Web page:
Julia Dhar’s talk is nearly 15 minutes, but the little slider scale at the bottom of the video allows you to speed it up a notch or two. It’s not preachy; rather, it tells mostly what we already know about what constructive argument looks like. Applying it, however, in our homes and spheres of influence, is entirely dependent upon each one of us. Arguing a point of view correctly requires mutual exchange and leads to the potential for understanding the other person’s view and the humanity that it came from. Understanding leads to empathy for the other person. Empathy leads to patience for differing views, and then can we finally broach – much less fathom – the suggestion of peaceful co-existence. Baby steps.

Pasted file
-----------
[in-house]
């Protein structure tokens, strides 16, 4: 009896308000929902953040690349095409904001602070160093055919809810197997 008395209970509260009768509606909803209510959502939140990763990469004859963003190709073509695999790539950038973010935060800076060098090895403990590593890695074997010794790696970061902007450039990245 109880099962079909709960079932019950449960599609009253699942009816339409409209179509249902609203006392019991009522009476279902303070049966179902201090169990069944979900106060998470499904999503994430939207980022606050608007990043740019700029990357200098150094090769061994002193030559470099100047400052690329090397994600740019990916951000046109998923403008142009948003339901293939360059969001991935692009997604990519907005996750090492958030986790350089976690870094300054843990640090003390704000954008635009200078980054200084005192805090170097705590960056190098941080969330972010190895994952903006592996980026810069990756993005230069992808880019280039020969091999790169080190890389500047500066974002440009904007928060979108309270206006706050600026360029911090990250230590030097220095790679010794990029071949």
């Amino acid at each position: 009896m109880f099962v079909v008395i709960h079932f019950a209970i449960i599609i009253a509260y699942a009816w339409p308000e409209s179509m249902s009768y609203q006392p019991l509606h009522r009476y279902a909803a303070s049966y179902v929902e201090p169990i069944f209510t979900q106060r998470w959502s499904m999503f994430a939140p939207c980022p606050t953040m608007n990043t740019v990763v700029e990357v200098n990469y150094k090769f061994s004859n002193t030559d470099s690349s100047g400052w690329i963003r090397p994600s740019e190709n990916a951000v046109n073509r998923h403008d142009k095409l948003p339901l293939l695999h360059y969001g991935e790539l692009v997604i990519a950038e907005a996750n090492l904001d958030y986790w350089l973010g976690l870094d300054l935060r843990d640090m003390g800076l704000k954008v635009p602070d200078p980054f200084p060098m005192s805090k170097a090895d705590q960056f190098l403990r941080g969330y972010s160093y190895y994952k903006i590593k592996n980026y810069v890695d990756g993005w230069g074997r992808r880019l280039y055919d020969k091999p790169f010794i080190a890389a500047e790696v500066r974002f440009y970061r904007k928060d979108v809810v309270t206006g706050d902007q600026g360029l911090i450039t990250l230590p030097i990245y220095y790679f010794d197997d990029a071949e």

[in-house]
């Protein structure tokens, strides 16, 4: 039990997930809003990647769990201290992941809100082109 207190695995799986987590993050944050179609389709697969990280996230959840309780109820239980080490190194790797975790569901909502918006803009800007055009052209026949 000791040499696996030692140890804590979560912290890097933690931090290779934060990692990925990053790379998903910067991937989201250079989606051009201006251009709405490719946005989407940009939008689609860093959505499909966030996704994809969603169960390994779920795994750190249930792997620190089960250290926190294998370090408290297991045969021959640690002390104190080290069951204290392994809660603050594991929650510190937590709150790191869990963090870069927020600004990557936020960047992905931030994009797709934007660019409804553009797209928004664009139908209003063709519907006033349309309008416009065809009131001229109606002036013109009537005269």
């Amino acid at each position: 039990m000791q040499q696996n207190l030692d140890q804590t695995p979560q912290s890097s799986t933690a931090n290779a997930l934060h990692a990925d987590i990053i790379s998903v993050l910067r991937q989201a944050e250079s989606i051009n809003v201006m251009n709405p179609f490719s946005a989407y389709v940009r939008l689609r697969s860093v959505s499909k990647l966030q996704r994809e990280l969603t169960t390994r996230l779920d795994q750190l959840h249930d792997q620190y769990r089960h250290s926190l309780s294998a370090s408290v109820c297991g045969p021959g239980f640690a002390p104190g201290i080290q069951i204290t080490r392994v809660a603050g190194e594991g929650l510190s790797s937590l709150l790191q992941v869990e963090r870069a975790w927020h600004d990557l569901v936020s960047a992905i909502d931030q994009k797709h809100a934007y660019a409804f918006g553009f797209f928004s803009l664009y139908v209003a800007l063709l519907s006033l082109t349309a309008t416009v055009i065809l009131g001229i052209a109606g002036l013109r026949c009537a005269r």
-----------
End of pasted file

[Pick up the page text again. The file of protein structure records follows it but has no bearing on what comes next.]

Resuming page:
Dhar, J. (2018, October). How to disagree productively and find common ground. [Video file]. Video posted to